Exposing Rana Ayyub’s half-truths

Rana Ayyub wrote an article on The Washington Post about the recent Supreme Court verdict on the contentious Ram Janmabhoomi case. I read through the article, hoping to see her point-of-view as a Muslim, but also some fairness in the narrative. Unfortunately, she indulges in cheap rhetoric and omits key facts to present a completely one-sided, and often non-factual, narrative. Here is an attempt to point out some discrepancies in her article.

Rana talks about the “anti-Muslim” riots of 1992. Fact is, these were anti-Hindu riots, started when people (Muslims) came out on the streets reacting against the demolition of the mosque. Some mobs went on a rampage attacking Hindu homes and establishments. All of this was reported in the mainstream media. Then, of course, there were attacks and counter-attacks, leading to many deaths among both Hindus and Muslims. So yes, many Muslims were unfortunately killed in the violence. So were Hindus. But her characterization of these riots as anti-Muslim is definitely not right.

Rana also conveniently ignores to mention the serial bomb blasts in Mumbai in 1993, in which Muslim gangsters (er terrorists) killed hundreds of innocent Hindus by planting sophisticated RDX bombs in areas that had a Hindu majority. But why let facts come in the way of rhetoric?

Then she talks about the mosque being demolished in 1992, which is a fact. But she conveniently ignores the history. That the mosque was built by a Mughal (Muslim) invader on top of a Hindu temple. Archaeological excavations have proved that under the mosque lay a grand magnificent temple. Hindus have struggled to reclaim this temple for centuries, but Muslims have refused to relent, even though the mosque was hardly in use. Context does matter.

She also talks about Muslims feeling “othered” in India. Fact is, Muslims in the subcontinent first “othered” themselves in the early twentieth century when they said they could not coexist with Hindus, and that they needed a separate homeland for themselves. Muslims got their own homeland, Pakistan, after Jinnah’s famous “Direct Action” program, which was a call to Muslims to indulge in large-scale violence against Hindus. Yet, India chose to remain a secular state, but has always been indulgent of its minorities.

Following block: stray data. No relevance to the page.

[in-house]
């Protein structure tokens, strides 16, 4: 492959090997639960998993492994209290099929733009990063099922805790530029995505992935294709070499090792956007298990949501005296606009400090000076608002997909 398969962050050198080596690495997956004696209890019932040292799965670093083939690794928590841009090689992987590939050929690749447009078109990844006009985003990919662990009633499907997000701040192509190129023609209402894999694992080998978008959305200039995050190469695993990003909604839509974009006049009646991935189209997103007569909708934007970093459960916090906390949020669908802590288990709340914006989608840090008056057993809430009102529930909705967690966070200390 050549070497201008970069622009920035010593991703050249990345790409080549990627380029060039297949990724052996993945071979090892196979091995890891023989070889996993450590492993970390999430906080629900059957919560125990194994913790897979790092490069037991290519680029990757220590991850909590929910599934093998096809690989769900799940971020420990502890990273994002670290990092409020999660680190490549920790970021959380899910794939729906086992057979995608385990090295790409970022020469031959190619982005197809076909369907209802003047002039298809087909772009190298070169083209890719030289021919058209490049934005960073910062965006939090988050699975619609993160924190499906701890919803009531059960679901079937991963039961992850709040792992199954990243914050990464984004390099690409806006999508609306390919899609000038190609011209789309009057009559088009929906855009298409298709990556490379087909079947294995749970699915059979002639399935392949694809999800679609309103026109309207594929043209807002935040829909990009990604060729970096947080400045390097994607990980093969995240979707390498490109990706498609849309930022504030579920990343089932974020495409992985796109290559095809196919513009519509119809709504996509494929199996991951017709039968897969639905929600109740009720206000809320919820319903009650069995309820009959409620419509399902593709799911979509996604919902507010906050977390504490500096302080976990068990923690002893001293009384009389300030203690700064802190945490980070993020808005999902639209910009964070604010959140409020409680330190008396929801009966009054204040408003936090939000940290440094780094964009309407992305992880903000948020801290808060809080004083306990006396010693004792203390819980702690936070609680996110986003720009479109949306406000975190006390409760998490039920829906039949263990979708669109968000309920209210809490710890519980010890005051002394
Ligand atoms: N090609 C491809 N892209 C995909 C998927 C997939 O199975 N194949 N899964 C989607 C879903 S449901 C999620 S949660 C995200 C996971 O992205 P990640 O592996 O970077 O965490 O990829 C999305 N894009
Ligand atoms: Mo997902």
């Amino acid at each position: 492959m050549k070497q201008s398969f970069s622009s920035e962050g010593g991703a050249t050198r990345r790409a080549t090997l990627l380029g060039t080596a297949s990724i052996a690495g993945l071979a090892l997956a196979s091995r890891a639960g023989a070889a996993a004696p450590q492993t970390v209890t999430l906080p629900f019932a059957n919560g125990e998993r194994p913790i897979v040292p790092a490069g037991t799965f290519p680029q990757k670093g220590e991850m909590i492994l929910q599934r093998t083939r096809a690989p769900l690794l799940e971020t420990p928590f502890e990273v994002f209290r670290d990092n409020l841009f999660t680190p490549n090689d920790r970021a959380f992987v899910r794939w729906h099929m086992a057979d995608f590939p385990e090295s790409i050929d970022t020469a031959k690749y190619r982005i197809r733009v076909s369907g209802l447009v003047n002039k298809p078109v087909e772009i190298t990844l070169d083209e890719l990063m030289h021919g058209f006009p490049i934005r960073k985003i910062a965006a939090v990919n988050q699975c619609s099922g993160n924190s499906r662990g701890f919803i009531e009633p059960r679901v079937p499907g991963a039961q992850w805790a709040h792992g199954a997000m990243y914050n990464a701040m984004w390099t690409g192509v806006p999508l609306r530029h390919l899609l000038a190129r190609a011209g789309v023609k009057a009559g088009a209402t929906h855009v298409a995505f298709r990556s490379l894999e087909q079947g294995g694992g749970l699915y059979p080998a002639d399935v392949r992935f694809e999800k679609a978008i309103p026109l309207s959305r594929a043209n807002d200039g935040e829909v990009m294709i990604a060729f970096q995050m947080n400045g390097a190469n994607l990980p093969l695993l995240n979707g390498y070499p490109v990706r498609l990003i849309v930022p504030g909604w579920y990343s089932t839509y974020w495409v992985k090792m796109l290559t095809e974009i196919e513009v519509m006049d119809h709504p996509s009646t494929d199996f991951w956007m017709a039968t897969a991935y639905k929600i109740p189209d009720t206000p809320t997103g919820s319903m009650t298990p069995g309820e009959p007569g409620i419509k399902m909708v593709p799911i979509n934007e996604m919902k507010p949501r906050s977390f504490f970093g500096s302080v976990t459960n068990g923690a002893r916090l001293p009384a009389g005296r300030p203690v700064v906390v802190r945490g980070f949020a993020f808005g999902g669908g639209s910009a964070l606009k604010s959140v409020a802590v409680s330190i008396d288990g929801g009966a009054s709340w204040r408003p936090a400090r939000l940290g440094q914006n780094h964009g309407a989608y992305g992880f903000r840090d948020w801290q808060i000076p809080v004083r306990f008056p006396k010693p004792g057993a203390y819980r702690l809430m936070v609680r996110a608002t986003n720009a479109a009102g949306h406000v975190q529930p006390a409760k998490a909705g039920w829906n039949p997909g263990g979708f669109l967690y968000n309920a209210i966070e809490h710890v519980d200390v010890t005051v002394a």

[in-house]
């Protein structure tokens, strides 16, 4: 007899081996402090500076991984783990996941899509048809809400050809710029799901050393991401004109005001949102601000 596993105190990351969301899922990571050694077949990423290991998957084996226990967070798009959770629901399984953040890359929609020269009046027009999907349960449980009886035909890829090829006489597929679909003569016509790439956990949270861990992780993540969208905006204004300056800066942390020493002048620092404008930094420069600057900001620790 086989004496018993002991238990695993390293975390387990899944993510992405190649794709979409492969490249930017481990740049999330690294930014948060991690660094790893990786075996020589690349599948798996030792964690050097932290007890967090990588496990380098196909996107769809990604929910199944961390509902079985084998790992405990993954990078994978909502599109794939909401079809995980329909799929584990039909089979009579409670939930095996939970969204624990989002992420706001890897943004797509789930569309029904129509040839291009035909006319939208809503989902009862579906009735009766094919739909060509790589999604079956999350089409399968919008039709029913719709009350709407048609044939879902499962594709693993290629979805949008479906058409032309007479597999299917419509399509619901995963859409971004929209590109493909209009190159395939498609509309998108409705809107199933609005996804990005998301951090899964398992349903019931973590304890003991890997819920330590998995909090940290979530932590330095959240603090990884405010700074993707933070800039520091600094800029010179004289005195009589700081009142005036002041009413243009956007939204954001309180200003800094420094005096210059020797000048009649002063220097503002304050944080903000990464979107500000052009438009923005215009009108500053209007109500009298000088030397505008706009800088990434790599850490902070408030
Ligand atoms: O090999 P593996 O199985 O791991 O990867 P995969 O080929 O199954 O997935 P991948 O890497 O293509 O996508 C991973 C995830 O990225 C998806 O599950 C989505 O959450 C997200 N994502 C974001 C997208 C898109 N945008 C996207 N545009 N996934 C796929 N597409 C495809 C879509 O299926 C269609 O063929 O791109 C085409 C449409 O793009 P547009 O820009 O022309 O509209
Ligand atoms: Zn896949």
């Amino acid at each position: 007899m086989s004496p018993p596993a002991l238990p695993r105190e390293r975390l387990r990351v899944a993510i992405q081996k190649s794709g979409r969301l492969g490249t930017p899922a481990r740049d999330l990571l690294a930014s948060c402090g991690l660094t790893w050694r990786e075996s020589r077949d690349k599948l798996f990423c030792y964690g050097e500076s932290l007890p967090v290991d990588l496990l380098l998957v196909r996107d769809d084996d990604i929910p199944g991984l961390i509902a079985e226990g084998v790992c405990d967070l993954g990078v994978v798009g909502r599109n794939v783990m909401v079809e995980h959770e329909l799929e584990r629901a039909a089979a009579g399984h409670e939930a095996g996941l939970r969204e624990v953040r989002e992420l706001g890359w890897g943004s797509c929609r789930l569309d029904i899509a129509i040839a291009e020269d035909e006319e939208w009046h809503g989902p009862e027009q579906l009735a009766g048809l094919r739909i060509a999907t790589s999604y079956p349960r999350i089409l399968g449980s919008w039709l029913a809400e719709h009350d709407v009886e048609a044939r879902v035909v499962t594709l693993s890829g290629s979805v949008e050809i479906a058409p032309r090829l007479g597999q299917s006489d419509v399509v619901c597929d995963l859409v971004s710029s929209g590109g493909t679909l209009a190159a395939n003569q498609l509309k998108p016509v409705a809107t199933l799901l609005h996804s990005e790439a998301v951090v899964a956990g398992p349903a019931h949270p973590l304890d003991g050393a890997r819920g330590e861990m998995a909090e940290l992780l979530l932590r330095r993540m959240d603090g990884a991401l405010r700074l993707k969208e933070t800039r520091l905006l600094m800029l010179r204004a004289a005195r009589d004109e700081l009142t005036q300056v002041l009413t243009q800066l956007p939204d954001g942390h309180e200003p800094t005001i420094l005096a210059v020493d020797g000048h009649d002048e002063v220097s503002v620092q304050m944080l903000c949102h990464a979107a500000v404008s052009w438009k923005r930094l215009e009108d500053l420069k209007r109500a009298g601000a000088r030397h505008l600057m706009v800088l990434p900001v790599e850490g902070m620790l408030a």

Rana also forgets to state that there are over 20,000 mosques, which have been built on top of Hindu temples. Mughal invaders and rulers demolished temples and then built mosques, often burying Hindu deities under the mosque, as a was a way of asserting their authority over the “kafirs” or infidels. Hindus have lived with this for centuries.

Even after independence, in a country with over 80% Hindus, all Hindus have asked for are the three most important Hindu sites: Ayodhya, Kashi, and Mathura. And have offered generous land in return. Yet, Muslims have refused to cede an inch. So, after decades of failed negotiations, what did 80% of the population do? Like good citizens, they went to the courts.

After a series of court cases and judgements, the case reached the Supreme Court, which has made a very fair judgement. The judges upheld the right of Hindus to pray at their holiest site.

Even before the case reached the Supreme Court, Hindus held about 67 acres of land around Ram Janmabhoomi, and Muslims held less than 3 acres. The Supreme Court recognised the rights of Hindus over those three acres. But asked the government to give five acres of land in the same city to Muslims, so they could build a mosque for themselves. Strictly speaking, placating the losing party is not something courts would do. But they did. And several Hindus have offered to contribute to build a mosque for Muslims.

Yet, Rana sees things through a myopic lens. She cannot see or think beyond her Muslim identity, and that is the perspective that she tries to convey. Even if it means sprinkling in a few non-facts and omitting key details and context. Welcome to India’s “secular” journalism!

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